Within the false outrage coursing through much of mainstream politics and the media, there is a grudging reverence for the brutality of the latest world crisis, if evinced only in the satisfaction that America has found its next enemy. Cold War sentiments stir in their hibernation, the McCain campaign has a bete noir to rail at more ferocious than Paris Hilton, and God’s in his heaven once again.
Maybe Russia is the perfect enemy, in that the country is too big and powerful to actually attack directly — not even the most unhinged neocon has so far suggested that — and therefore we can sustain rhetorical hatred and huge defense budgets without fear of a new quagmire.
Oh, what a world it would be if humanity and compassion had a collective presence that wasn’t fleeting, if a crisis of aggression somewhere in the world was followed by cries from politicians and ordinary citizens alike to beef up the peace budget.
Consider that the Russian invasion and occupation of Georgia, upon even cursory examination, turns into a veritable fractal — a pattern that replicates itself on an infinite scale — of ethnic hatred and violence. Thus, Russia invaded Georgia after Georgia shelled the pro-Russian province of South Ossetia, which in turn had shelled villages in Georgia. Is this really the human condition, to be perpetually buried in grievances that we occasionally attempt to settle in the one way guaranteed not only to perpetuate but to escalate them?
But of course I’m forgetting about cynical self-interest, to which I offer a toast — here’s to Randy Scheunemann, the top foreign policy adviser for John (“We’re all Georgians now”) McCain, who was a paid lobbyist for the government of Georgia until a few months ago — because without it we really might have to conclude that the human race is stuck in its cycle of perpetual, and now, of course, nuclear-armed violence.
I’m not sure how we extract ourselves from the interests of war, and doubt that a presidential election is going to do it no matter what the outcome, because the war economy owns both parties, but I think a place to start is with some clarity.
Russia’s brutal squashing of Bush administration darling Mikheil Saakashvili’s provocative and thuggish attack on South Ossetia has so far been far less destructive and “disproportionate,” as a number of observers have pointed out, than A) NATO’s bombing campaign against Serbia in 1999 to defend the autonomy of Kosovo; B) Israel’s relentless, U.S.-sanctioned attacks on Lebanon in 2006; and C) uh, the U.S. invasion and occupation of Iraq in 2003, not to mention the ongoing war in Afghanistan that began in 2001.
Interestingly, Saakashvili has been one of the more enthusiastic participants in the Coalition of the Willing, recently deploying 1,700 troops to Iraq. “Thus,” writes Stephen Zunes for Foreign Policy in Focus, “Georgia increased its troop strength in Iraq by more than 500 percent even as other countries in the U.S.-led multinational force were pulling out.”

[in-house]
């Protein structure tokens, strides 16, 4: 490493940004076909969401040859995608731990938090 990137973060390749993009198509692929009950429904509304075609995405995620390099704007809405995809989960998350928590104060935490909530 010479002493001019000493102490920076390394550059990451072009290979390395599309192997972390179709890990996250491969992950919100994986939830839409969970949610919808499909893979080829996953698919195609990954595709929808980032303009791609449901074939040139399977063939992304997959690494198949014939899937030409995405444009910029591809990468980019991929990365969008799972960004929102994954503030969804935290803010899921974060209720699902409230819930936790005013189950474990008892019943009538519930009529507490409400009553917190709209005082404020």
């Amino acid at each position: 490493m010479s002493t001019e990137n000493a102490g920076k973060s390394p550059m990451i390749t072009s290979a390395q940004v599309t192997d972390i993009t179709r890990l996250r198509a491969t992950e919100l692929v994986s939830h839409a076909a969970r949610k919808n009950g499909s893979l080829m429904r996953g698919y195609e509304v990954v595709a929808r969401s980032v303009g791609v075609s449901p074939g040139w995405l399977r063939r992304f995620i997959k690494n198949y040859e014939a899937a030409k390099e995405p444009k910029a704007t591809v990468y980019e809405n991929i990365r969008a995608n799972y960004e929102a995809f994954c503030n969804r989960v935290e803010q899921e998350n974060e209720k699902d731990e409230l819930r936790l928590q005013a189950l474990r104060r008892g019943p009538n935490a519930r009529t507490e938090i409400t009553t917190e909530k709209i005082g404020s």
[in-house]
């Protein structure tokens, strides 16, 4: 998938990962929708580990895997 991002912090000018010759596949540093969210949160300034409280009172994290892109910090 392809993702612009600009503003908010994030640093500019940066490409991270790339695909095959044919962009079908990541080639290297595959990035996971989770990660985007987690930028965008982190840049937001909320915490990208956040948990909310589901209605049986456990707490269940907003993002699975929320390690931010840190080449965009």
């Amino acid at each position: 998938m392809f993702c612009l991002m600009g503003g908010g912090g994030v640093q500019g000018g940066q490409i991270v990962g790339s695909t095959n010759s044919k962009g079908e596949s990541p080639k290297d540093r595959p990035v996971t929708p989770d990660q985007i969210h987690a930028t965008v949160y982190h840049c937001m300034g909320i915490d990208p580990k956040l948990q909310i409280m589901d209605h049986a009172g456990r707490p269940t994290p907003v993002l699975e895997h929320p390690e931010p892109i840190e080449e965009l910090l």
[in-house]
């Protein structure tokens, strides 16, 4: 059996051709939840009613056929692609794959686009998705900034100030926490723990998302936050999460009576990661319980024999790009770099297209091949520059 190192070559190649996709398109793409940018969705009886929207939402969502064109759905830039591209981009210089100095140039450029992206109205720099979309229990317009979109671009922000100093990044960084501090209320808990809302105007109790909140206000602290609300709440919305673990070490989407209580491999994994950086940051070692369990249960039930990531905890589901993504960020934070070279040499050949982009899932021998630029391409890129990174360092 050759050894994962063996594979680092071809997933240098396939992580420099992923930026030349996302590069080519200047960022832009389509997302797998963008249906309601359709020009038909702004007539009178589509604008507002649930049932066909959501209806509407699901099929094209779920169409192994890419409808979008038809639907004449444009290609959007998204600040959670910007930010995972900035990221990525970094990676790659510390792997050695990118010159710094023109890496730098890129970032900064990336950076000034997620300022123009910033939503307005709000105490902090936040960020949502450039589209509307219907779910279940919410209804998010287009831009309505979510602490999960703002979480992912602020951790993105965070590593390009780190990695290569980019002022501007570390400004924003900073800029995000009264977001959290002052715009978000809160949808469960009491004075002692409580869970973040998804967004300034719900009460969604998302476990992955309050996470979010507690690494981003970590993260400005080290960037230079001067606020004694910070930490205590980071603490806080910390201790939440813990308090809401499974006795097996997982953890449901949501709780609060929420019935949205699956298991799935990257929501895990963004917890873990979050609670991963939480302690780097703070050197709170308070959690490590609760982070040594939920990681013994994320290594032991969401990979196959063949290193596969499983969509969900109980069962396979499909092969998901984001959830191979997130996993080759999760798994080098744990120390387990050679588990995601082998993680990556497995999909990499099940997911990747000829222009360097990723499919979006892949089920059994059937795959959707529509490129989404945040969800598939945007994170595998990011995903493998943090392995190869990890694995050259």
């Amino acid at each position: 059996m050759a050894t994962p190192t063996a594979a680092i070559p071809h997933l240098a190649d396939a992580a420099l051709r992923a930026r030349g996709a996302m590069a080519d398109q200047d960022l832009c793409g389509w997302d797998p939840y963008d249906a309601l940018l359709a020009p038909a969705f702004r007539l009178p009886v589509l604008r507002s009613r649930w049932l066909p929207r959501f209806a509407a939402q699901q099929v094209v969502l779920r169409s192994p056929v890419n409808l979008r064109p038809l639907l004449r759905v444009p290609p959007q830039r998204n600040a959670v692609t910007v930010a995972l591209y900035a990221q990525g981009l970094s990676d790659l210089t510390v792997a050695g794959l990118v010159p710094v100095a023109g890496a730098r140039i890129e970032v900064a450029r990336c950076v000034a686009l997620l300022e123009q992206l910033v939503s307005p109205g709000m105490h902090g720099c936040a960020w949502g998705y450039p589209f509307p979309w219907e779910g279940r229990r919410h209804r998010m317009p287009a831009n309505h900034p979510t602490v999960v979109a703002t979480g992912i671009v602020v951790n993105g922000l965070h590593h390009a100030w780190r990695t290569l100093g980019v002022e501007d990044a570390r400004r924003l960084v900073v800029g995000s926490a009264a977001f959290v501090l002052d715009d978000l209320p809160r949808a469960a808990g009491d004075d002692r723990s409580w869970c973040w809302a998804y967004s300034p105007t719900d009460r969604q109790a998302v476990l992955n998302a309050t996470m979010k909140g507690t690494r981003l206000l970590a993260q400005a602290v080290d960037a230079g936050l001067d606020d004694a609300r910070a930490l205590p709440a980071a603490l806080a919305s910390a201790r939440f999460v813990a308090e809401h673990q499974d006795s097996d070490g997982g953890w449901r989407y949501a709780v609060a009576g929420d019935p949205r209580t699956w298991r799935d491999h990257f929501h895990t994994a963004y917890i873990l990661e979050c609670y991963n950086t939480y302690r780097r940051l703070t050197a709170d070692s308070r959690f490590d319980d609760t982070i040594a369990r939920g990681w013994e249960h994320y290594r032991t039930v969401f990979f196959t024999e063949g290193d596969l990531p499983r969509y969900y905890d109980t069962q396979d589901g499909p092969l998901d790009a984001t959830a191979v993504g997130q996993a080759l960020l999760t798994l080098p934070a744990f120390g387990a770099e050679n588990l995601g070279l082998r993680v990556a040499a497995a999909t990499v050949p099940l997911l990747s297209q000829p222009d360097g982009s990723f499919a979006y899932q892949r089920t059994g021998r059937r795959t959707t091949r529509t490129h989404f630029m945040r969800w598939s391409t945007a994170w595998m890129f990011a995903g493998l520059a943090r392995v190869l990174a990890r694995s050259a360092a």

Or, in another take on this: “Georgia has sent troops to Afghanistan and Iraq to help others achieve the liberty that they struggled so hard to attain.” This was President Bush, eerily stirring his own quagmire. A million dead in Iraq, 4 million displaced.
“Georgia’s sovereignty and territorial integrity must be respected.”
I suppose the troublemaker-in-chief had to make a statement. He had to utter words of scripted nonsense as though he or his nation had the least shred of moral standing left from which to condemn an act of aggression. Indeed, the Bush administration provoked Russia as much as Saakashvali himself did, by supporting and arming unfriendly governments on its borders — something the U.S. would never, of course, tolerate.
Geopolitics and the organization of the world into “sovereign nations” is a phenomenon whose time is past, at least in terms of humanity’s hope not merely for peace but survival. We talk of nations as though they are living beings with their own will and capacity to act, and perhaps they are. The phenomenon of nationalism may be the manifestation of humankind’s collective shadow and unacknowledged deepest fears.
“But it is not only the enemy nation which comes to resemble a nonhuman threat to human life,” writes Barbara Ehrenreich in her excellent 1997 book, “Blood Rites: Origins and History of the Passions of War.” “Predatory creatures play a major role in the flags, coats of arms, and less formal symbols that various nations adopt for themselves. . . . What we become, when we merge into that ‘something larger than ourselves’ that the nation represents, is what our species has most deeply feared and passionately longed to be” — that is to say, a beast of prey.
Human evolution is at a terrifying juncture, as we face, at last, a nightmare that is 2 million years in the making.
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